It didn't help matters that United signed him despite his being unable to get a work permit - which is why he spent three years off at Royal Antwerp. United took just one season and one game to decide that he wasn't worth the add-ons, and he ended up going straight back to Dalian Shide. Went on to make 13 appearances for his national side and have spells in Armenia, Poland and Portugal. An odd career, to say the least.
A giant of the Uruguayan game, one of the most successful strikers in the history of Atlético Madrid, and twice winner of the European Golden Shoe, Forlán was an elegant and effective goalscorer everywhere he went across a long and illustrious career. Except for Manchester United, where he was inexplicably awful.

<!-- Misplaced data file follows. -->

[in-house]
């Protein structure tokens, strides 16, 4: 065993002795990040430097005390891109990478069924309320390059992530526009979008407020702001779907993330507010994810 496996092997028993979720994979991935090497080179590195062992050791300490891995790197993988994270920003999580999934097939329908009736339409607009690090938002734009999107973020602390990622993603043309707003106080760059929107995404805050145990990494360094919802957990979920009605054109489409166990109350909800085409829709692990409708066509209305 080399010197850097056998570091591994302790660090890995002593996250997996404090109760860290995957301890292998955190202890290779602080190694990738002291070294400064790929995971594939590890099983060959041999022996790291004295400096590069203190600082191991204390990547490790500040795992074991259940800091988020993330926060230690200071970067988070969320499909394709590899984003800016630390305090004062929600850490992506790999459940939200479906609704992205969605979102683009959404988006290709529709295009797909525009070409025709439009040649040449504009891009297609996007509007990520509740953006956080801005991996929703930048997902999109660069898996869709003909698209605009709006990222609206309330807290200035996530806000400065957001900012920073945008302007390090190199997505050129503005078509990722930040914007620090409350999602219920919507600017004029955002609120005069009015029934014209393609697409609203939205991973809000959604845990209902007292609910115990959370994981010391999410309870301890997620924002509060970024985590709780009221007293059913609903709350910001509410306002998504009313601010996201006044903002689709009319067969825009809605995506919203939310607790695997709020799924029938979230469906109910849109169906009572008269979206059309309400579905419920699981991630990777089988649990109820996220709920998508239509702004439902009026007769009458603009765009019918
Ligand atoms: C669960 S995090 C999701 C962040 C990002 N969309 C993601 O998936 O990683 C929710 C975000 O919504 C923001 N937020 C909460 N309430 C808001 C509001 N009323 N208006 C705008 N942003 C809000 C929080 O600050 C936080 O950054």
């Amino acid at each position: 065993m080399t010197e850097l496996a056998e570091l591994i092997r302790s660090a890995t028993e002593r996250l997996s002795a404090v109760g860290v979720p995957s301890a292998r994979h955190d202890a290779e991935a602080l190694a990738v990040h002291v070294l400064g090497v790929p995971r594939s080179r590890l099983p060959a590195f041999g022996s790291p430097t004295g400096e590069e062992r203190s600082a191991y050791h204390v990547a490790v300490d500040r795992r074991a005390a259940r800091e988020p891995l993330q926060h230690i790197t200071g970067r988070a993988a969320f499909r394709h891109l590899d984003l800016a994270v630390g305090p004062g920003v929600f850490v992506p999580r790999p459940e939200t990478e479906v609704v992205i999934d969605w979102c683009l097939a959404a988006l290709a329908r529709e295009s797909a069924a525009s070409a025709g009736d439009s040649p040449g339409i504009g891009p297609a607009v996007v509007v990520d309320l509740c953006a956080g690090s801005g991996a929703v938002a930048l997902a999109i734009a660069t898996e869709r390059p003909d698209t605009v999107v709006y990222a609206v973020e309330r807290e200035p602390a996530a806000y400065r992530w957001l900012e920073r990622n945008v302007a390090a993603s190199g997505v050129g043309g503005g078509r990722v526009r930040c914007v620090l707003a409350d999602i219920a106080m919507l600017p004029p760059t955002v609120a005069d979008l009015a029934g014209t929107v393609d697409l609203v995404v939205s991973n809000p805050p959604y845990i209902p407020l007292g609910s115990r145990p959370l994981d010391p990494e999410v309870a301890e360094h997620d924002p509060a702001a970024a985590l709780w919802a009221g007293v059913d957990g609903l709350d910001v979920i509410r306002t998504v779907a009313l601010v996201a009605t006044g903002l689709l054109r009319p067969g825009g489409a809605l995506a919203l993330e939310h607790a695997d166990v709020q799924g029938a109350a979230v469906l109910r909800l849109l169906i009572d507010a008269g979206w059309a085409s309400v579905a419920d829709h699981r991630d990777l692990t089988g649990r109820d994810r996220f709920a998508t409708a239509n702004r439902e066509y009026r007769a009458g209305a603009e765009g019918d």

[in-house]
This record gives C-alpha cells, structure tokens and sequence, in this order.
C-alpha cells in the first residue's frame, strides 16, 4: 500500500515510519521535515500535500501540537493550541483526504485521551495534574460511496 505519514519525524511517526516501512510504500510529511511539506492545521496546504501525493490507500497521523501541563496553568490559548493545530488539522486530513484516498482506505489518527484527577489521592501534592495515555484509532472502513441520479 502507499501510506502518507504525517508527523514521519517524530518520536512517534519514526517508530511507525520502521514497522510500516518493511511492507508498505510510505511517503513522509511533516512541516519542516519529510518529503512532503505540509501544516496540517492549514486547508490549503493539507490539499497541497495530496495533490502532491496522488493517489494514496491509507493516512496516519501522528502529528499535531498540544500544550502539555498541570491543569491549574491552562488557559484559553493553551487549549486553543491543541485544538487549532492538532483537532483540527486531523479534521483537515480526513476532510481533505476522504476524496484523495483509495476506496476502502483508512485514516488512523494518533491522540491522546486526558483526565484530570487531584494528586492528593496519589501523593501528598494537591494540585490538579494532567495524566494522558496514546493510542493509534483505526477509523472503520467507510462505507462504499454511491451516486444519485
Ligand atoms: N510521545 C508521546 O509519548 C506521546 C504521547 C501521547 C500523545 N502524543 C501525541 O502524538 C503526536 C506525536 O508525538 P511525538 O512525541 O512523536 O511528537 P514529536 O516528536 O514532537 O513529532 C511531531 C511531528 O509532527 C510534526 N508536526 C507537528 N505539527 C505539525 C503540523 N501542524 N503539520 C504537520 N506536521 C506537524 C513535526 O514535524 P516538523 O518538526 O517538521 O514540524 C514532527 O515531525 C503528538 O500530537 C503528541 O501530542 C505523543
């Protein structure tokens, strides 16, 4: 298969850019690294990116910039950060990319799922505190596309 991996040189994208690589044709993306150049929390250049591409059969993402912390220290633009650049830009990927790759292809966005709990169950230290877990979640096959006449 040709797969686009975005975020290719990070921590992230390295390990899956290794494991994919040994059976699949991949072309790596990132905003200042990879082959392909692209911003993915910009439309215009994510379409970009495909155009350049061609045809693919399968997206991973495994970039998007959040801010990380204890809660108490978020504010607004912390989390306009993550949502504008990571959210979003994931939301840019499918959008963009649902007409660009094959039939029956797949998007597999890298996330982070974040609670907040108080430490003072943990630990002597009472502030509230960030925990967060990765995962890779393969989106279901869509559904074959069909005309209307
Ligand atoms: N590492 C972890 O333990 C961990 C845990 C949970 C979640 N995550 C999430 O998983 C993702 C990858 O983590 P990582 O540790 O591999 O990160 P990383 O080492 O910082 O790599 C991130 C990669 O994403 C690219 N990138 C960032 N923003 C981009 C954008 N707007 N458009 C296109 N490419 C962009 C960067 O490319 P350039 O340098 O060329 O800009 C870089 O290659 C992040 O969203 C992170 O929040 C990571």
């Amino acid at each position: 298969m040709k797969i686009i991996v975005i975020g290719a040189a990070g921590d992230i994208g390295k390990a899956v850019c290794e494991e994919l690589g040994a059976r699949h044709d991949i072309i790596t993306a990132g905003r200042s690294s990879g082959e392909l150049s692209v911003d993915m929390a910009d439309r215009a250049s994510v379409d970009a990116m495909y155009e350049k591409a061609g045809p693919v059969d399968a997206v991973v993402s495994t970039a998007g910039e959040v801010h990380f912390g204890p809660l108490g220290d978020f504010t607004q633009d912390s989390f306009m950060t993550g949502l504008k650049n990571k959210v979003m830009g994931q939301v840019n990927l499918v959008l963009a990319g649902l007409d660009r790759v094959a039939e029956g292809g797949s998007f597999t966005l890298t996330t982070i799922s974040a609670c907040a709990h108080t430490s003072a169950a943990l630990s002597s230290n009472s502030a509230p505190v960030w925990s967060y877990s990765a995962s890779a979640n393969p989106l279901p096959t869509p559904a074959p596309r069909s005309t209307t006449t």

Given how well he played everywhere else, one can forgive Ferguson for thinking he was buying a quality player, but the striker failed to score a single goal for the club in his first season and needed a late sympathy penalty in a routine Champions League win over Maccabi Haifa to finally score for the club - though he did get a few more that season, memorably scoring a winner against Southampton the aftermath of which saw him rip his shirt off, only to be unable to get it back on again - he ended up running around making tackles shirtless. Wound up with 10 goals in 63 league games for United, and did a heck of a lot better everywhere else.